Why I Stopped Using Exclamation Points In Emails
Hello! Thank You! Have A Great Day!
I am obsessed with making sure people think I am nice. I mean, I do enjoy practicing niceness, but sometimes at my own expense. It’s a defense mechanism of mine, making sure others around me are happy so that I don’t have to deal with the greatest horror of all: confrontation.
Naturally, it’s crept into my emails. I pepper in exclamation points like they’re going out of style. Yes, I’m guilty of sending emails where every sentence ends in an exclamation point. Who isn’t?
I! Am! Just! Too! Friendly!
What’s wrong with being friendly, you ask? I realized that as a woman, I’ve developed the habit because I don’t always feel like I’ll be taken seriously—or responded to—if I’m not accommodating. I worry about taking up space in someone’s inbox, although I have just as much of a right to be there as anyone else. I worry about being perceived as cold.
But all this worry and accommodation is exhausting. I am tired of softening myself for the sake of others, and it’s time for a change.
So I’m starting with my punctuation.
Emails, Exclamations, & Emotional Energy
If you deal with email in your profession, you know how much time and emotional energy is swept up in responses. Even if it’s only a quick one-line response, multiply that by 50 and you can kiss your afternoon goodbye.
And when you’re exclaiming in all of your responses about how wonderful something is, how grateful you are for someone’s message, or how perfect that meeting time is, you’ll drain that emotional energy right down to zero. Plus, exclamation points, beyond seeming “nice,” can also indicate more than I’m willing (or able) to extend. Each one I type digs me deeper into the message I’m responding to, and lends more weight to my response than I’d like.
It’s not just me—women in general tend to use more exclamation points, most notably in professional situations. Some say it’s a sign of insecurity, I say it’s trying to work in a system designed to work against us.
Exclamation Points & Gender
I receive dozens of emails a day, and there’s often a distinct difference in the tone based on the apparent gender of the sender. As a generalization, women’s emails often contain niceties such as “Hi Emily!” and “how are you?” and typically introduce or ask for something. Men’s emails, on the other hand, contain few to no exclamation points, rarely mention me by name, and often have a more expectant (and perhaps demanding) tone. Hey—you’re in my inbox, buddy.
One of the great lies about womanhood and femininity is that we must be accommodating and make ourselves smaller, physically, mentally, and emotionally. Even in our communication, we must be “nice” to show that we are no threat, to show that we are compromising, to show that we are relatable, to show that we are deferential. But what it’s really done is teach us to communicate in ways that dampen our power and our knowledge, for the sake of someone else’s comfort.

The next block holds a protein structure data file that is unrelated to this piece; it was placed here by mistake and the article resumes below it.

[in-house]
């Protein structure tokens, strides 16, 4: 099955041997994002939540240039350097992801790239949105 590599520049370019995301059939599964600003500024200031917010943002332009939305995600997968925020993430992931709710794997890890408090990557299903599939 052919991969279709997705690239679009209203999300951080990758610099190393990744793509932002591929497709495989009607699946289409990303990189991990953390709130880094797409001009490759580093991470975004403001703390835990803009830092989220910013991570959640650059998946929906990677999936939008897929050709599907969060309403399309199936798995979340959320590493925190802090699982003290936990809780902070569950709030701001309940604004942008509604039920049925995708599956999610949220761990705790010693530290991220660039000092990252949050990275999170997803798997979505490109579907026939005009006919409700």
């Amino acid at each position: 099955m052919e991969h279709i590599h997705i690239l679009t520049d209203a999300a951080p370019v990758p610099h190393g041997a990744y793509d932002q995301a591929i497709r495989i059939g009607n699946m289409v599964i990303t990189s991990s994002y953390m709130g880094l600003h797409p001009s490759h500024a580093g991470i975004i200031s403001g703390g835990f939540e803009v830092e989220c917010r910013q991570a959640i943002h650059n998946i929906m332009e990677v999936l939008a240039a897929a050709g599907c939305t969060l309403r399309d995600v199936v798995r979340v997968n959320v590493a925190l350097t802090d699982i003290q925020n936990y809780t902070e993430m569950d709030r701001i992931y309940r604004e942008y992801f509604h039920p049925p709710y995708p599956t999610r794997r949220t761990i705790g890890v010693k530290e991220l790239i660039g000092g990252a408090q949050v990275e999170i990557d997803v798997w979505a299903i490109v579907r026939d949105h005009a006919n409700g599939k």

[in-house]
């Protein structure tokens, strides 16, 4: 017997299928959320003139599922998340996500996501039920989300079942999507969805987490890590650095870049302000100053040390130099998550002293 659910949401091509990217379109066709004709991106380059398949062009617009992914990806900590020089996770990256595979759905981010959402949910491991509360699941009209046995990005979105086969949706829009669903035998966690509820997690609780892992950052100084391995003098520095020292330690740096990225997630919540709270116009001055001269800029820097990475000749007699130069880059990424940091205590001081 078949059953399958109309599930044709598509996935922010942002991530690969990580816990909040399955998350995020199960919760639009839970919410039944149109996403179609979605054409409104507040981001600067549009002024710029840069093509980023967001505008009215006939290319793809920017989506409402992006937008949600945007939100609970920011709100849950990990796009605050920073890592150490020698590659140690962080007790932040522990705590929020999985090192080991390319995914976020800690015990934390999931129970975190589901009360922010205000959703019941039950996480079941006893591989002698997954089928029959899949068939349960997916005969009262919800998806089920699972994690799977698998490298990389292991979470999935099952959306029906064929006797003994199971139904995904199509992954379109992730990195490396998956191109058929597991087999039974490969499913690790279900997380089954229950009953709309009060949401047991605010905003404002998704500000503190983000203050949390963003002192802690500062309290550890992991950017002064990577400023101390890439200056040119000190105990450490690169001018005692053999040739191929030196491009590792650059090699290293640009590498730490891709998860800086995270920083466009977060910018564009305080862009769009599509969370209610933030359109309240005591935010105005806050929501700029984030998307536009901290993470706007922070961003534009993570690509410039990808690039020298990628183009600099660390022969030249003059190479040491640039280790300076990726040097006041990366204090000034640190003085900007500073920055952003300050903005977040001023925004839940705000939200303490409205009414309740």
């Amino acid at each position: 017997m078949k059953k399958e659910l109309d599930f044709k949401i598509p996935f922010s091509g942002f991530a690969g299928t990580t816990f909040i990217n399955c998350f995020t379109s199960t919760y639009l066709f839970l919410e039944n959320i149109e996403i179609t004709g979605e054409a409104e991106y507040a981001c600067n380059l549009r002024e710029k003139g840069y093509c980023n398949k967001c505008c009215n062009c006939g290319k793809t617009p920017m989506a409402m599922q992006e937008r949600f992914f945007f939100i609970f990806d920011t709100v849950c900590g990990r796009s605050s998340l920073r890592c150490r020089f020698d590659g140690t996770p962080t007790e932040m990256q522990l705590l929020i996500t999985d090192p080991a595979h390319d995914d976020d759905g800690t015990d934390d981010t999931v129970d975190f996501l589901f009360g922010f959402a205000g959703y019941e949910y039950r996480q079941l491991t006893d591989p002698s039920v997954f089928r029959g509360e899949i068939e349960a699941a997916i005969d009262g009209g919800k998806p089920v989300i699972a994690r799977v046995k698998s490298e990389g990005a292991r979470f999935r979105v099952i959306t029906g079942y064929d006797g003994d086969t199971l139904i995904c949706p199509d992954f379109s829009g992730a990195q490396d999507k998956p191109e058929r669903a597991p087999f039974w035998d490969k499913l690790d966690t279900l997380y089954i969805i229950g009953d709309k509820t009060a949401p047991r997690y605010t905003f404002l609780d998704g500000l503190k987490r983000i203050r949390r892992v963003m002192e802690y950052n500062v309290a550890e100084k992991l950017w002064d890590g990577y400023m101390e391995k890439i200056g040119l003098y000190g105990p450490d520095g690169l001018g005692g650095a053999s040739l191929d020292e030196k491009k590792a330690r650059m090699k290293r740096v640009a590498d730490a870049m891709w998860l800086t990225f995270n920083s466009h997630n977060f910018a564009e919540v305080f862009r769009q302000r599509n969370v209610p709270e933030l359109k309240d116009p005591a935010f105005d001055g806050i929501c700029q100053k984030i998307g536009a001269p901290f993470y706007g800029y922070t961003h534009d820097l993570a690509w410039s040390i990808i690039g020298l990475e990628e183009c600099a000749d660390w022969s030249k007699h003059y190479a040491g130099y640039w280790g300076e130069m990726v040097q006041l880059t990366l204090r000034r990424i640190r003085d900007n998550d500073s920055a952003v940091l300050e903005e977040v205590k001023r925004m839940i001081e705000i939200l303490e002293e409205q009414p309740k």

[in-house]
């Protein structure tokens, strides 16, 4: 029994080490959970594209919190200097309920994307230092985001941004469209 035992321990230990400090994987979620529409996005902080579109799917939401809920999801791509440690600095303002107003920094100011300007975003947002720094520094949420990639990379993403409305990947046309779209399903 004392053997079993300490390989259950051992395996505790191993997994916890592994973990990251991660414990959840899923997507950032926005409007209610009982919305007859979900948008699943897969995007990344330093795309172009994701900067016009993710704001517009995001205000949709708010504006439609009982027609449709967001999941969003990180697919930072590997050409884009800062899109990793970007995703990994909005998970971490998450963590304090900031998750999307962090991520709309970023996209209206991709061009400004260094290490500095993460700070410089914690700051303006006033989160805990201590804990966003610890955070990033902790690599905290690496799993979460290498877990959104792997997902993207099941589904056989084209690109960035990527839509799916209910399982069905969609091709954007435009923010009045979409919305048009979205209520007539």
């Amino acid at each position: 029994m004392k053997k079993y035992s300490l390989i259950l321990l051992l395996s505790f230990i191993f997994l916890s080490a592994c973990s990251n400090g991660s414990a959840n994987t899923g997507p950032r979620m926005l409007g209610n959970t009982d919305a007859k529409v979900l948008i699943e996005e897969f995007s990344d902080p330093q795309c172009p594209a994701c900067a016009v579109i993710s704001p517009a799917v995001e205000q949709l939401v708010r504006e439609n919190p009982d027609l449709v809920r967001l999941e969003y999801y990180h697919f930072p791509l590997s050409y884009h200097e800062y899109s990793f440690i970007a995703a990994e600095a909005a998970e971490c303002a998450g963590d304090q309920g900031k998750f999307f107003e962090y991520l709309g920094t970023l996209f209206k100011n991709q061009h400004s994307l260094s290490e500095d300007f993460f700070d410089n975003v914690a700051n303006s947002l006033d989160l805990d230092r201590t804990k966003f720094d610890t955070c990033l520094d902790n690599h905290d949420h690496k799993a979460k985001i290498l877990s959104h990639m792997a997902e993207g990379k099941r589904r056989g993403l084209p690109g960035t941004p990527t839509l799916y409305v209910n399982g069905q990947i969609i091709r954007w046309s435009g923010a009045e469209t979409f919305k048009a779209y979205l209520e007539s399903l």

The good thing about this nonsense is that despite these double standards, women have learned to be dynamic. We’ve learned what it takes to command a room, how to work within the boundaries of sexist structures while also working to dismantle them—and we also know deeply how to offer empathy and understanding when it’s appropriate. We’ve learned our own language; like a secret code, we know how to write precisely how we want our content to be read, because we’ve had to fit into other’s boxes for so long.
So that exclamation point is as much an adaptation as it is a compromise.
How My Communication Is Changing
As I’m focusing more closely on how I communicate and present myself in the digital world, I’m also seeing it play out in my daily life. I ask questions I genuinely want to know the answers to, take up more space with my own personal stories and needs, and am setting boundaries for my enthusiasm.
Okay, okay, so I’m not going to ditch every single exclamation point. But, in all external emails, I’ve started to limit myself to one—two maximum if it’s a long email. I ask myself how useful my enthusiasm will be to the message, and edit accordingly. I’m subbing in commas and periods and hitting send before my palms get too sweaty with worry.
In internal emails, I’m as frivolous as ever—I love using punctuation to convey my tone over exciting news, my gratitude, and my enthusiasm with my team because, well, I love my team. And that appreciation is energy that I’m happy to share with them all day, every day.
But it is time for a change: no more carrying weight that is not my own. Period. No more giving more than I can—or want to. Period. No more energy-sucking niceties for the sake of someone else’s comfort. Period.
And no more exclamation points typed out of fear. Period.
Emily Torres is the Managing Editor at The Good Trade. She’s a Los Angeles transplant who was born and raised in Indiana, where she studied Creative Writing and Business at Indiana University. You can usually find her reading or writing, caring for her rabbits, or practicing at the yoga studio. Say hi on Instagram!